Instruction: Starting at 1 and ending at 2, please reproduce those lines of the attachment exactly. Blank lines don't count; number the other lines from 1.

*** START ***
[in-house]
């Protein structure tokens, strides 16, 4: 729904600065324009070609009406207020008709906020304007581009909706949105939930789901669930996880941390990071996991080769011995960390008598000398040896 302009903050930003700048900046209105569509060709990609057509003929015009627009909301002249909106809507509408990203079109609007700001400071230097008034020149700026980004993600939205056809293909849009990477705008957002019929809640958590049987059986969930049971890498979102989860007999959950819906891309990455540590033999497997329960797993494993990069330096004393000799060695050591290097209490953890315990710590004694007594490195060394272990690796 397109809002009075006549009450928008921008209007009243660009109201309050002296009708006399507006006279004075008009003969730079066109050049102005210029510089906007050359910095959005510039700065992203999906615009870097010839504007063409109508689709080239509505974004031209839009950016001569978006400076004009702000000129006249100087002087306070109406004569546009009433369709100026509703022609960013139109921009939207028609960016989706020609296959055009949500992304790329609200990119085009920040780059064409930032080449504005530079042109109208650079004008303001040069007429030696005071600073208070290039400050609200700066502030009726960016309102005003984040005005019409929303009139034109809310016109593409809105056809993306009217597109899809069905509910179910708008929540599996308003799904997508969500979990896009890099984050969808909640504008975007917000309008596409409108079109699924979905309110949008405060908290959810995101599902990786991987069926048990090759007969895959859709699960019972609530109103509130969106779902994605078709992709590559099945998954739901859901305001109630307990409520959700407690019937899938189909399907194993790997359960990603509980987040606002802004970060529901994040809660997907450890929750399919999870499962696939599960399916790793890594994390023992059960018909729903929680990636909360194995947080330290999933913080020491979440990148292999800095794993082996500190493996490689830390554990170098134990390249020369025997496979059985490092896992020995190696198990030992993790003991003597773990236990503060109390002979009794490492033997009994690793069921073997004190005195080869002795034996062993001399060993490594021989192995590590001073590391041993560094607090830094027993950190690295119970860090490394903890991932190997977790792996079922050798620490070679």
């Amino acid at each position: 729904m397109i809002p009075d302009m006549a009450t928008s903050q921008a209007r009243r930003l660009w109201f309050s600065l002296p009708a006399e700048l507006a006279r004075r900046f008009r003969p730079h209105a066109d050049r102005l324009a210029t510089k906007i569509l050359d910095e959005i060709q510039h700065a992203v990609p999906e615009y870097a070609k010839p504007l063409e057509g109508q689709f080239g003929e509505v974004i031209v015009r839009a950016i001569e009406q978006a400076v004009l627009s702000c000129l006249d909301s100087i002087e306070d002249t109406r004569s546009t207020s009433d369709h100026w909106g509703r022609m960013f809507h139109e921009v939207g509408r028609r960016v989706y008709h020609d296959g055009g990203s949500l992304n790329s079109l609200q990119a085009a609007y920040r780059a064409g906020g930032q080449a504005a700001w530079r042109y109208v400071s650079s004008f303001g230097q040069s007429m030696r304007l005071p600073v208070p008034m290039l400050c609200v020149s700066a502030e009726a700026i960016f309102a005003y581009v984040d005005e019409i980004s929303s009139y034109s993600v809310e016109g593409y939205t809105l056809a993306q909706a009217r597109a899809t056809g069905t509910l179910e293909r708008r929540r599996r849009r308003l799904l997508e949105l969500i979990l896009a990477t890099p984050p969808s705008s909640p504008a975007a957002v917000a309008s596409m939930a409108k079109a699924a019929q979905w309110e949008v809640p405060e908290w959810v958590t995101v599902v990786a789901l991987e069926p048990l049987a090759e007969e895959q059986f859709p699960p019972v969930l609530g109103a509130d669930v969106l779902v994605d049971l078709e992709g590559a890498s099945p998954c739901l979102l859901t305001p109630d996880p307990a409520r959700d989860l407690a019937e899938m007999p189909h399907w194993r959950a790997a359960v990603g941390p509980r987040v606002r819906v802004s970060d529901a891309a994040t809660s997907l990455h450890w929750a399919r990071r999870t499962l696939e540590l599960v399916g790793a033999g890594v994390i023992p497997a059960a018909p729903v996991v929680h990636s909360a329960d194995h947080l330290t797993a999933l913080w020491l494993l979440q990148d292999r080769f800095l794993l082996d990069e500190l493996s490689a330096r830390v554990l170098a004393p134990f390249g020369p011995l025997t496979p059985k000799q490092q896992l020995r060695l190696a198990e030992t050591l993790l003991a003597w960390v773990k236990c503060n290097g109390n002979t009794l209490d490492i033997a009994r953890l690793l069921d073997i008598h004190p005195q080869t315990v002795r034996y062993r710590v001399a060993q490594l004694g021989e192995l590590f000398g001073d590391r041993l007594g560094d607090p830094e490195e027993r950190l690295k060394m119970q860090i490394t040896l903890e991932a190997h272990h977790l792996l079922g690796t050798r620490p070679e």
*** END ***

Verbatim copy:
[in-house]
């Protein structure tokens, strides 16, 4: 729904600065324009070609009406207020008709906020304007581009909706949105939930789901669930996880941390990071996991080769011995960390008598000398040896 302009903050930003700048900046209105569509060709990609057509003929015009627009909301002249909106809507509408990203079109609007700001400071230097008034020149700026980004993600939205056809293909849009990477705008957002019929809640958590049987059986969930049971890498979102989860007999959950819906891309990455540590033999497997329960797993494993990069330096004393000799060695050591290097209490953890315990710590004694007594490195060394272990690796 397109809002009075006549009450928008921008209007009243660009109201309050002296009708006399507006006279004075008009003969730079066109050049102005210029510089906007050359910095959005510039700065992203999906615009870097010839504007063409109508689709080239509505974004031209839009950016001569978006400076004009702000000129006249100087002087306070109406004569546009009433369709100026509703022609960013139109921009939207028609960016989706020609296959055009949500992304790329609200990119085009920040780059064409930032080449504005530079042109109208650079004008303001040069007429030696005071600073208070290039400050609200700066502030009726960016309102005003984040005005019409929303009139034109809310016109593409809105056809993306009217597109899809069905509910179910708008929540599996308003799904997508969500979990896009890099984050969808909640504008975007917000309008596409409108079109699924979905309110949008405060908290959810995101599902990786991987069926048990090759007969895959859709699960019972609530109103509130969106779902994605078709992709590559099945998954739901859901305001109630307990409520959700407690019937899938189909399907194993790997359960990603509980987040606002802004970060529901994040809660997907450890929750399919999870499962696939599960399916790793890594994390023992059960018909729903929680990636909360194995947080330290999933913080020491979440990148292999800095794993082996500190493996490689830390554990170098134990390249020369025997496979059985490092896992020995190696198990030992993790003991003597773990236990503060109390002979009794490492033997009994690793069921073997004190005195080869002795034996062993001399060993490594021989192995590590001073590391041993560094607090830094027993950190690295119970860090490394903890991932190997977790792996079922050798620490070679």